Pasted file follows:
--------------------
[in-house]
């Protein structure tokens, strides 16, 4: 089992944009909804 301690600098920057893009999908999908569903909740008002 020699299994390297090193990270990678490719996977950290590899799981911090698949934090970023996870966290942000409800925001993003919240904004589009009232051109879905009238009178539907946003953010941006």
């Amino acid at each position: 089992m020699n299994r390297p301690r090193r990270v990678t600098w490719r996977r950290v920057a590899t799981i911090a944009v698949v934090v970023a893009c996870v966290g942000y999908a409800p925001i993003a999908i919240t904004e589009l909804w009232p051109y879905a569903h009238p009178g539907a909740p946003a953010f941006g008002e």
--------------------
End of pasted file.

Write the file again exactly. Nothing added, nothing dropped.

[in-house]
């Protein structure tokens, strides 16, 4: 089992944009909804 301690600098920057893009999908999908569903909740008002 020699299994390297090193990270990678490719996977950290590899799981911090698949934090970023996870966290942000409800925001993003919240904004589009009232051109879905009238009178539907946003953010941006």
């Amino acid at each position: 089992m020699n299994r390297p301690r090193r990270v990678t600098w490719r996977r950290v920057a590899t799981i911090a944009v698949v934090v970023a893009c996870v966290g942000y999908a409800p925001i993003a999908i919240t904004e589009l909804w009232p051109y879905a569903h009238p009178g539907a909740p946003a953010f941006g008002e």